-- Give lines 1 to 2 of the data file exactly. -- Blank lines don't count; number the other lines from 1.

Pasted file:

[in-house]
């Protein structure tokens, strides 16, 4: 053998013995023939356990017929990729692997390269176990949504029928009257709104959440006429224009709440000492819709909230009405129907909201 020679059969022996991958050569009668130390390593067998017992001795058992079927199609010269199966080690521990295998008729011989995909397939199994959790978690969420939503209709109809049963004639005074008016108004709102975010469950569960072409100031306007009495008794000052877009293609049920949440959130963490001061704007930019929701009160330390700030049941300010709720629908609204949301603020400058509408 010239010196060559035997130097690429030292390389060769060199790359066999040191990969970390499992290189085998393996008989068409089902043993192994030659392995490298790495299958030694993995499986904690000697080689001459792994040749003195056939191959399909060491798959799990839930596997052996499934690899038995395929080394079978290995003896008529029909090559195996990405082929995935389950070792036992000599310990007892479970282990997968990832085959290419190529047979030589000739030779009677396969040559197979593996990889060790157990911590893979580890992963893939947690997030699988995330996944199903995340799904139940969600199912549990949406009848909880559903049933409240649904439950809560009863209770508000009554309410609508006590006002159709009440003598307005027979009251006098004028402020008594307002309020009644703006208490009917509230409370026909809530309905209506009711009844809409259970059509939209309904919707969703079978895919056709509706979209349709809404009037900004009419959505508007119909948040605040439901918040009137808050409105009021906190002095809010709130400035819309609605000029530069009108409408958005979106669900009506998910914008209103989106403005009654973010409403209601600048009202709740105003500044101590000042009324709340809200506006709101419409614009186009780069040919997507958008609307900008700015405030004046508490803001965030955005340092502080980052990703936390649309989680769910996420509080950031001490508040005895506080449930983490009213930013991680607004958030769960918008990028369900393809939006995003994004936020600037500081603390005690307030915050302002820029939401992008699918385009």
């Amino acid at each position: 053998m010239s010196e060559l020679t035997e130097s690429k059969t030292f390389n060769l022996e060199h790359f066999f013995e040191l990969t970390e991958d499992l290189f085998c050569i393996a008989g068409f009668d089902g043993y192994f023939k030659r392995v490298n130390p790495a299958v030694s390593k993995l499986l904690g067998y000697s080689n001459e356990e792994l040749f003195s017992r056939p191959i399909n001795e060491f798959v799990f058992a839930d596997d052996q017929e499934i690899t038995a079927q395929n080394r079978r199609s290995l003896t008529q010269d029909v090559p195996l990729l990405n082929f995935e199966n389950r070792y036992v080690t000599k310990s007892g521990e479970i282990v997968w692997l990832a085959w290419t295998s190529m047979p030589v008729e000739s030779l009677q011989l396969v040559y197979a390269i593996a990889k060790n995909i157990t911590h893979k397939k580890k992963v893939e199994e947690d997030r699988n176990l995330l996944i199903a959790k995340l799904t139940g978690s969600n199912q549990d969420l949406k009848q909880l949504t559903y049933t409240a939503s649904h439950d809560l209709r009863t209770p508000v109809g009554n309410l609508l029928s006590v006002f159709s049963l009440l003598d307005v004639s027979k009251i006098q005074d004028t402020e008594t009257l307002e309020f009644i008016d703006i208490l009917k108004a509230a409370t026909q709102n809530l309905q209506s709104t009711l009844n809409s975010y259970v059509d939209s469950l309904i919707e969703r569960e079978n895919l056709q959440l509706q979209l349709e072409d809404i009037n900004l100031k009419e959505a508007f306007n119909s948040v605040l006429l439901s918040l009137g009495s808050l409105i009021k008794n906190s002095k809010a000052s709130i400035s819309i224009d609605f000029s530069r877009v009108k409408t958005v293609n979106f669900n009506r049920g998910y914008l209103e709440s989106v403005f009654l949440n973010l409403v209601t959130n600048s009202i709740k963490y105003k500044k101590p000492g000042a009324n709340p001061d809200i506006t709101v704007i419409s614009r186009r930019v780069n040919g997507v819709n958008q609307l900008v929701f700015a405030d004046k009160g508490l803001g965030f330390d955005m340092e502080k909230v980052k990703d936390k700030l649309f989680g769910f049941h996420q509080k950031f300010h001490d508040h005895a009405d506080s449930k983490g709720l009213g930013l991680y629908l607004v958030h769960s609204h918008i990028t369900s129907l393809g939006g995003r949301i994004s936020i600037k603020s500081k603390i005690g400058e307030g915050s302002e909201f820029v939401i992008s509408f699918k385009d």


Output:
[in-house]
């Protein structure tokens, strides 16, 4: 053998013995023939356990017929990729692997390269176990949504029928009257709104959440006429224009709440000492819709909230009405129907909201 020679059969022996991958050569009668130390390593067998017992001795058992079927199609010269199966080690521990295998008729011989995909397939199994959790978690969420939503209709109809049963004639005074008016108004709102975010469950569960072409100031306007009495008794000052877009293609049920949440959130963490001061704007930019929701009160330390700030049941300010709720629908609204949301603020400058509408 010239010196060559035997130097690429030292390389060769060199790359066999040191990969970390499992290189085998393996008989068409089902043993192994030659392995490298790495299958030694993995499986904690000697080689001459792994040749003195056939191959399909060491798959799990839930596997052996499934690899038995395929080394079978290995003896008529029909090559195996990405082929995935389950070792036992000599310990007892479970282990997968990832085959290419190529047979030589000739030779009677396969040559197979593996990889060790157990911590893979580890992963893939947690997030699988995330996944199903995340799904139940969600199912549990949406009848909880559903049933409240649904439950809560009863209770508000009554309410609508006590006002159709009440003598307005027979009251006098004028402020008594307002309020009644703006208490009917509230409370026909809530309905209506009711009844809409259970059509939209309904919707969703079978895919056709509706979209349709809404009037900004009419959505508007119909948040605040439901918040009137808050409105009021906190002095809010709130400035819309609605000029530069009108409408958005979106669900009506998910914008209103989106403005009654973010409403209601600048009202709740105003500044101590000042009324709340809200506006709101419409614009186009780069040919997507958008609307900008700015405030004046508490803001965030955005340092502080980052990703936390649309989680769910996420509080950031001490508040005895506080449930983490009213930013991680607004958030769960918008990028369900393809939006995003994004936020600037500081603390005690307030915050302002820029939401992008699918385009």